Answer: The pituitary gland is responsible for releasing a variety of neurohormones related to fear, love, and stress, while the pineal gland is important for melatonin production and circadian cycle regulation.
The brain uses a variety of neurohormones to communicate with the body. These neurohormones are released into the bloodstream, and they circulate throughout the body through the blood vessels. Whereas most brain organs are separated from the bloodstream by a protective mechanism called the blood-brain barrier, a highly specialized circulatory system structure that is highly permeable, allowing the secreted hormones easy and quick access to the blood.
The pituitary gland and the pineal gland are two of the circumventricular organs that secrete neurochemicals into the blood.
The pituitary gland
Sometimes called the “master gland,” the pituitary gland is important for controlling a wide variety of physiological responses. It is located directly ventral (inferior) to the hypothalamus. It is divided into two different lobes, the anterior pituitary (adenohypophysis) and the posterior pituitary (neurohypophysis). On a gross anatomical level, the structures resemble one single structure. However, each of them operates and functions independently of the other. Additionally, they have a different site of origin developmentally. Tissue from the anterior pituitary is derived from the oral ectoderm, whereas the tissue from the posterior pituitary originates from the neuroectoderm.
The anterior pituitary (adenohypophysis) produces several classes of hormones, including luteinizing hormone (LH), growth hormone (GH), and adrenocorticotropin hormone (ACTH). Within the anterior pituitary, there are thought to be five major classes of cells, and each of them is responsible for producing a certain class of neurohormones.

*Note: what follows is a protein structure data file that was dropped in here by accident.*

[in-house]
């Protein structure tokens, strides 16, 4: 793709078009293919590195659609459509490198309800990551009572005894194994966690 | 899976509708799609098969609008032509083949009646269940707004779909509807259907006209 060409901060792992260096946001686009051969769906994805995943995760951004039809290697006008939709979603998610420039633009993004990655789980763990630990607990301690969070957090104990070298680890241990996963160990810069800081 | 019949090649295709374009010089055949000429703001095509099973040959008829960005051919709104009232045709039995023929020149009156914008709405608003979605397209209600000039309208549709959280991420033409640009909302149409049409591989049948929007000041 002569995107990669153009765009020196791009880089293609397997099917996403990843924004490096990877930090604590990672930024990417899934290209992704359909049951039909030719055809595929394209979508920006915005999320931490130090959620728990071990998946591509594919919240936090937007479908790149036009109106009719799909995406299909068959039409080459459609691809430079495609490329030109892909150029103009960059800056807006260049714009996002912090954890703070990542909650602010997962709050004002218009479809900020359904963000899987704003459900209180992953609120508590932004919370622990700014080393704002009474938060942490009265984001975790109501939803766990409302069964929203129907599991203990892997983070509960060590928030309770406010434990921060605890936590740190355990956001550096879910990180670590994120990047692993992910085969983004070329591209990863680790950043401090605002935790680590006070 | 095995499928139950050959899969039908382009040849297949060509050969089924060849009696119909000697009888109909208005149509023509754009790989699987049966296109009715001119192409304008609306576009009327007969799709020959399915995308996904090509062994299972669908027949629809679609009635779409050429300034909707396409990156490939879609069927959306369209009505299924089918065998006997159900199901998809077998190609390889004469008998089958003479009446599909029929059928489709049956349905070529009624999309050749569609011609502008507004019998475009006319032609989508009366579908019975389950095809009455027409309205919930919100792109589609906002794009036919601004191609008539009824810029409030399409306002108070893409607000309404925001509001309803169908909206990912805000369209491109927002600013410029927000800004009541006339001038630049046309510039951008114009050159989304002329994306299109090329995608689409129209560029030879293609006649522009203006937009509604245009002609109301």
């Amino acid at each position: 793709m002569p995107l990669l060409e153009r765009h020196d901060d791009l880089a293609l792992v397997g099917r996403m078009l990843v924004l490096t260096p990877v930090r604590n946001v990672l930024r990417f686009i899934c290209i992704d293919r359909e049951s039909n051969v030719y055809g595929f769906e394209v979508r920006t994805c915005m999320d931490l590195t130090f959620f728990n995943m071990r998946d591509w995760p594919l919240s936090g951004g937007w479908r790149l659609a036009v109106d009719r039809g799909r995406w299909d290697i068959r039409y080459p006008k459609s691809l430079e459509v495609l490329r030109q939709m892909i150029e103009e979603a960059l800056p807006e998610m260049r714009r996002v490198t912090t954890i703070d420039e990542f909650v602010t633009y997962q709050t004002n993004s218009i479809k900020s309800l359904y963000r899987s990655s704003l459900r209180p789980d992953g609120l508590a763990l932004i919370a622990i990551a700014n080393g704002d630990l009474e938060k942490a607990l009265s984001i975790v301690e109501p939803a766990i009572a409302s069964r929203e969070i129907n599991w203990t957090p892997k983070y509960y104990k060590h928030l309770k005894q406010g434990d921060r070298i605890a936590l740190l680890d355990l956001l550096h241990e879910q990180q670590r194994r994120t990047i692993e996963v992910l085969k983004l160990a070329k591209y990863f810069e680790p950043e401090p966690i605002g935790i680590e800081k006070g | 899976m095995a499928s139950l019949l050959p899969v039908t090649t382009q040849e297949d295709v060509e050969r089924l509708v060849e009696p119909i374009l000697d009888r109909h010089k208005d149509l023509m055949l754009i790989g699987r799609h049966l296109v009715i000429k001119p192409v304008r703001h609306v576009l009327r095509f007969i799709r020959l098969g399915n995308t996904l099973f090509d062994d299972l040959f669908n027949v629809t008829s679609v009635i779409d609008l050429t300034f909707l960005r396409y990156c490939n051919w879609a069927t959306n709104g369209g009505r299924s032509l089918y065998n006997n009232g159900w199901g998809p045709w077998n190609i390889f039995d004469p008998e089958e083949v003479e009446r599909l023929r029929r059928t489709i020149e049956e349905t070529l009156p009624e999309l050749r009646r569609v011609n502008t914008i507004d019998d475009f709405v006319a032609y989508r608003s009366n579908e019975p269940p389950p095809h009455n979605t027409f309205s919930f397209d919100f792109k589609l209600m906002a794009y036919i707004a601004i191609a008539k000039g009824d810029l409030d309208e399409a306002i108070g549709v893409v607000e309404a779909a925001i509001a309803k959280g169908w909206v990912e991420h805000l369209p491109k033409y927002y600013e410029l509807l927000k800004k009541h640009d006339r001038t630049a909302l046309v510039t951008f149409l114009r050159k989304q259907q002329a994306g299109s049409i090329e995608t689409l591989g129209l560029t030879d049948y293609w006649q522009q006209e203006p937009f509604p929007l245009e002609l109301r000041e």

The posterior pituitary (neurohypophysis) stores and secretes oxytocin and vasopressin (ADH), both of which are important neurochemical signals related to various types of attachment, such as romantic love and maternal love. Compared to the anterior pituitary, the neurohypophysis is made up of a very different type of cells. The posterior pituitary is more similar to the hypothalamus. Another distinction between the adenohypophysis and the neurohypophysis is that the posterior pituitary does not actually synthesize any hormones.
The pineal gland
The pineal gland is a neuroendocrine organ similar to the pituitary gland. It allows the brain to send neurochemical signals to the rest of the body. It largely functions to release melatonin when light stimuli from the eyes decreases. Melatonin is a neurohormone signal that triggers our bodies to get sleepier.
Photoreceptor cells in the eyes send light information into the suprachiasmatic nucleus. The light sensitive information from the retina is a signal carried via a white matter tract which is called the retinohypothalamic tract. The signal is carried by a division of the optic tract. Through a series of signaling pathways, these signals get sent into the pineal gland. When daylight is elevated, the pathway leads to an inhibition of melatonin production by the pineal gland. At night, when sunlight decreases, the photoreceptor cells are less excited. This results in disinhibition onto the pineal gland, and the increased melatonin production leads to increased sleepiness.